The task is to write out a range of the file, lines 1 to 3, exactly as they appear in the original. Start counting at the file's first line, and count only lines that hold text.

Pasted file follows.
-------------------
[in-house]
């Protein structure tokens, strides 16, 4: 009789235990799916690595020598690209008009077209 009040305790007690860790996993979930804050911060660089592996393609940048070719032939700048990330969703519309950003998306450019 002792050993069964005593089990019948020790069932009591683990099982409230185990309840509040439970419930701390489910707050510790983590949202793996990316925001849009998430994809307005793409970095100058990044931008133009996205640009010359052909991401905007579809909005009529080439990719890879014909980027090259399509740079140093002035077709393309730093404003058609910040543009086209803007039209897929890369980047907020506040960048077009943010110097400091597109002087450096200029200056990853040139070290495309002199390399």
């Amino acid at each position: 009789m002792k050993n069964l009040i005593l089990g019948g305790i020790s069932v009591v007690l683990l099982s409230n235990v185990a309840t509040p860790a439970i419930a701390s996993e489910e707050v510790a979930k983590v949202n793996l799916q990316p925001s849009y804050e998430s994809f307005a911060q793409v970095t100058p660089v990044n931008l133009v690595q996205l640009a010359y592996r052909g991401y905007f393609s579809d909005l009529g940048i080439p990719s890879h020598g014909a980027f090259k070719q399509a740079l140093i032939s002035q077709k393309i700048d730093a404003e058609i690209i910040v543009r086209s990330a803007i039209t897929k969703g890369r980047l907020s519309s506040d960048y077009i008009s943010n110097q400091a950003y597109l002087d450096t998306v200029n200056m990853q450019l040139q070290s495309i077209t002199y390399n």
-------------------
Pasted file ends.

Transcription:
[in-house]
């Protein structure tokens, strides 16, 4: 009789235990799916690595020598690209008009077209 009040305790007690860790996993979930804050911060660089592996393609940048070719032939700048990330969703519309950003998306450019 002792050993069964005593089990019948020790069932009591683990099982409230185990309840509040439970419930701390489910707050510790983590949202793996990316925001849009998430994809307005793409970095100058990044931008133009996205640009010359052909991401905007579809909005009529080439990719890879014909980027090259399509740079140093002035077709393309730093404003058609910040543009086209803007039209897929890369980047907020506040960048077009943010110097400091597109002087450096200029200056990853040139070290495309002199390399």
């Amino acid at each position: 009789m002792k050993n069964l009040i005593l089990g019948g305790i020790s069932v009591v007690l683990l099982s409230n235990v185990a309840t509040p860790a439970i419930a701390s996993e489910e707050v510790a979930k983590v949202n793996l799916q990316p925001s849009y804050e998430s994809f307005a911060q793409v970095t100058p660089v990044n931008l133009v690595q996205l640009a010359y592996r052909g991401y905007f393609s579809d909005l009529g940048i080439p990719s890879h020598g014909a980027f090259k070719q399509a740079l140093i032939s002035q077709k393309i700048d730093a404003e058609i690209i910040v543009r086209s990330a803007i039209t897929k969703g890369r980047l907020s519309s506040d960048y077009i008009s943010n110097q400091a950003y597109l002087d450096t998306v200029n200056m990853q450019l040139q070290s495309i077209t002199y390399n």